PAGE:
Focus is on safe, cost-effective vaccines against a range of infectious diseases: U.S. health officials
India and the U.S. plan to work together on vaccine research and testing for COVID-19, U.S. health officials said here on Tuesday, listing a number of other ways in which the two countries are working together.
“U.S. and Indian scientists have been collaborating on key research questions fostering the development and testing of safe, cost-effective vaccines against a range of infectious diseases that could save innumerable lives in India, the United States, and around the world,” U.S. Embassy Health and Human Services (HHS) attaché Preetha Rajaraman told presspersons at a briefing in Delhi.
“In the context of the current pandemic, partners under the Vaccine Action Programme (VAP) are planning to collaborate on the development and testing of vaccine candidates and diagnostics for COVID-19,” she added.
The VAP, or the Indo-U.S. Vaccine Action Program, is a 33-year collaboration between the U.S. National Institutes of Health, the Indian Department of Biotechnology (DBT) and the Indian Council of Medical Research (ICMR) along with other partners.
Meanwhile, 50 ventilators from the United States are expected in India shortly, the embassy said, as part of the donation of 200 ventilators announced by President Donald Trump last week.
‘Part of funding’
The ventilators, which will be paid for by the U.S. Agency for International Development (USAID), are part of $5.9 million in funding announced to date for India, said USAID Acting Director Ramona El Hamzaoui, briefing journalists about the work of the agency, adding that the amount was a part of a worldwide commitment of $900 million made available for combating the COVID-19 pandemic.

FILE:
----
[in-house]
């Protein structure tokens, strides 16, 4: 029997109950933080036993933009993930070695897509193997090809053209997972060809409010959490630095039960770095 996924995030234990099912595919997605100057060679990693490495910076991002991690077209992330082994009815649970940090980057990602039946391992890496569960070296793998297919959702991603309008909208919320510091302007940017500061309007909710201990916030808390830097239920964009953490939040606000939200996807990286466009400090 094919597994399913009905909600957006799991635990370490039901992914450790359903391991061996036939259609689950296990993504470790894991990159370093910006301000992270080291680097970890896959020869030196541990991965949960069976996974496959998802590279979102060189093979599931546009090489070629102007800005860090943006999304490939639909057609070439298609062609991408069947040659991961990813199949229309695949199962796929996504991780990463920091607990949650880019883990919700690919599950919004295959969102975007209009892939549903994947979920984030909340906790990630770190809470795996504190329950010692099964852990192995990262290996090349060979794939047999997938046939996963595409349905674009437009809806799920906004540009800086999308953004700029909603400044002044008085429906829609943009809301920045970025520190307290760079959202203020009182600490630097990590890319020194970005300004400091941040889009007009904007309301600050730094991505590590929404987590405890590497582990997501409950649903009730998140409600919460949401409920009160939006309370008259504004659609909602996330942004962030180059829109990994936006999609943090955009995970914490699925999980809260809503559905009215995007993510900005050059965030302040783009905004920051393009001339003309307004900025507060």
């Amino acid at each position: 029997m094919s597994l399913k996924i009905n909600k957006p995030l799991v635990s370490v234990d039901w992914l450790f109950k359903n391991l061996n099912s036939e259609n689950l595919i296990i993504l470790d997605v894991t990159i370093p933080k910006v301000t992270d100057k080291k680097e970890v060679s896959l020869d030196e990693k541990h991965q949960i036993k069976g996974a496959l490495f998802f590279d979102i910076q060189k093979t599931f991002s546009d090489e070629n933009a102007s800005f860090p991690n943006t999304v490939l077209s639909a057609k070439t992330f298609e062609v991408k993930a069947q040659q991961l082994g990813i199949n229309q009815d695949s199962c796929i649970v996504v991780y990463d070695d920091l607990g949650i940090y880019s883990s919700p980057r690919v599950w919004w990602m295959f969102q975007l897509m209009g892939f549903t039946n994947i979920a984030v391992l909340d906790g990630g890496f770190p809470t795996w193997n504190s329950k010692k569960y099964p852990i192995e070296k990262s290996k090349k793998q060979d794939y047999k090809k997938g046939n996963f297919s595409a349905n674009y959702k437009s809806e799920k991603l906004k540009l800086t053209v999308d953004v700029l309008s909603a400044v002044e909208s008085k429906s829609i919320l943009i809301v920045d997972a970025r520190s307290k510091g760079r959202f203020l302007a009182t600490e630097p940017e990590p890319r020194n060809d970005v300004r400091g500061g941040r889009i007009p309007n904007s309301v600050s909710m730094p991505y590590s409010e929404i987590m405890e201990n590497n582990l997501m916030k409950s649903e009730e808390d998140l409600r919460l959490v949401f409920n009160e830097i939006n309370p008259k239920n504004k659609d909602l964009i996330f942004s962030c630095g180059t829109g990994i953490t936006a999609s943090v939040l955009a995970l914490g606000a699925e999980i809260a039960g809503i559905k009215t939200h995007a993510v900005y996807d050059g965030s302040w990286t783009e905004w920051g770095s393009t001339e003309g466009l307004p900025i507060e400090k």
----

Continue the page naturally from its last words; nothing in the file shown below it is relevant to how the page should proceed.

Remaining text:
“The United States government is providing access to high-quality, American-made ventilators to designated countries as soon as the domestic supply chain and vendors are able to produce and deliver orders,” Ms. Hamzaoui said.
She added that USAID would facilitate a discussion between the Ministry of Health and Family Welfare and the manufacturer “to ensure that the local context and needs are considered before placing the final purchase order.”
The U.S. Centres for Disease Control and Prevention said it would separately fund the Government of India $3.6 million to support “prevention, preparedness, and response activities in India, in collaboration with and concurrence from the GoI.”
To a specific question on whether its disbursement of the funding could be delayed by the Ministry of Home Affairs’ decision to place CDC on a watchlist in December 2019, CDC India’s Meghna Desai said they had not received any “official communication” in the matter, but were aware of government “concerns” over the funding of a study on the Nipah virus at a non-authorised laboratory in India.
However, for the coronavirus grant, the CDC clarified that it will work with agencies approved by the government only, which would not run into issues requiring “prior permission”, in the manner direct funds to laboratories and research centres would.
“The selection of partners will be based on the scope of work and in concurrence with relevant line ministries of the GoI. Funding will not go to one single agency,” Ms. Desai said in response to a question.
With inputs from The Hindu